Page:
TED Conversations

Olena Ursu

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Local governments provide better services when they engage citizens in co-designing and improving the service

Fullly agree with Beth Noveck: transparency of the Government itself does not change anything and does not solve the local problems without combining it with the next step - meaningful citizens' participation and collaboration for the chage.

In Ukraine where I'm from 54% of citizens are fully or mostly unsatisfied with the quality of administrative service provision. Reasons include complexity of the administrative procedures; lack of proper information from the authorities; lengthy terms of service provision; uncomfortable work schedules of the administrative bodies; and many others. But can citizens influence this situation?

Effective mechanisms of raising citizens’ concerns to provide their feedback to the local authorities and, most importantly, to make sure that this feedback is translated into the real actions to improve the quality of service provision, are still lacking.

One of the models which was experimented in L'viv municipality is a "Secret Client" model within which the organised groups of volunteers attend the administrative bodies to get some service and then report to the municipality through the active local CSO with their recommendations for improving the quality of this service.

There is also a number social innovation projects helping to engage citizens for constructive monitoring and oversight on administrative service provision in the couontry.

Our idea is to collect the most efficient models of engaging citizens by the local governments for the sake of improvement of the administrative services they provide.

We are sure that the TED community accumulated rich knowledge on the topic, which you could help us to reach. Please tell us about all experiences which you may recommend as a smart practice of public oversight on administrative service provision, be it Web 2.0 based initiatives or real-life exercises accomplished in your countries. We will be sincerely grateful for all thoughts and ideas you share with us.

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  • Apr 13 2013: I just really dont think "Governments" are the solution federally or locally. I Live in Chicago which, as far as local governments go, is the most corrupt in America. A good government is much like a good economy in that it works the best when people have both freedom and faith in the system. I dont know Ukraines deal but if there isnt a level of legitimacy in your government there is no hope. As corrupt as politics is here In Illinois, at least 4 of the last 7 governors have been indicted and two are in prison. I say that because it re enforces the notion that nobodys above the law. When people feel like the governments untouchable they become disillusioned. Media and organizations a good way to spark change.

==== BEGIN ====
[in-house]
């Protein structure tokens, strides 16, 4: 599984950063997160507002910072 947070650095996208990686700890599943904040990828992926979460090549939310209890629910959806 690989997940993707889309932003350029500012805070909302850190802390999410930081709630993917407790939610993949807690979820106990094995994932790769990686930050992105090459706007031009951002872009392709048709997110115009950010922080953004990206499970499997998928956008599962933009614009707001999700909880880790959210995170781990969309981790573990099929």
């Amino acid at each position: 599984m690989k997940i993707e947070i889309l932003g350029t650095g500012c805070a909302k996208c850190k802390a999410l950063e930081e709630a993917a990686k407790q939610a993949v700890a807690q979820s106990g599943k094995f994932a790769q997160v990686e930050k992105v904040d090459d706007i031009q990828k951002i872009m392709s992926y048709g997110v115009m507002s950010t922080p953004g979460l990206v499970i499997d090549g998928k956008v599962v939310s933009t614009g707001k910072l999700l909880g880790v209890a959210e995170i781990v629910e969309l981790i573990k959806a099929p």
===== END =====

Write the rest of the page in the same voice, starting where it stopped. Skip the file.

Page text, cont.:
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      Apr 15 2013: Hi, Keith, thanks for sharing your thoughts. I think governments are our reality, so we just have to find the best way to deal with them. If we doubt their legitimacy, the only thing we can do is to permanently monitor and control them. We are going to use the civil society organisations for this purpose. And we'll definitely involve media, sure. Hopefully, we'll be able to demonstrate the change.
  • Apr 1 2013: Olena, in essence, you would be taking away the power and control from the administrators. Don't the administrators get kickbacks or bribes, to arrange details that would benefit some more than others? That's what happens here. If gov use intelligent actions in one place, the general public might demand the gov use those same actions everywhere. It takes oversight to bring about what is best. People in power won't allow that. You have a good idea.
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      Apr 1 2013: Thank you very much for your support, Jim, it's really important for us as the project team at this stage. In our Ukrainian public administration system local governments are responsible for the administrative service provision to citizens not only in part of their own responsibilities as defined by legislation, but also in part of the state responsibilities delegated by the central government. So actually all the interaction with the citizens takes place through the local governments. With the help of public oversight we hope to improve the administrative service provision to the citizens of at least 15 Ukrainian municipalities. Thanks for your contribution!
      • Apr 1 2013: Interesting Olena. I hope it works great. It would be the first time gov limits its own power. The problem is, the top gov will be limiting local governments power and in so doing, local governments will want to help to limit the top officials in return. That would be great. It will be interesting to see how far it goes. Please keep me informed if you can and thank you. I love it!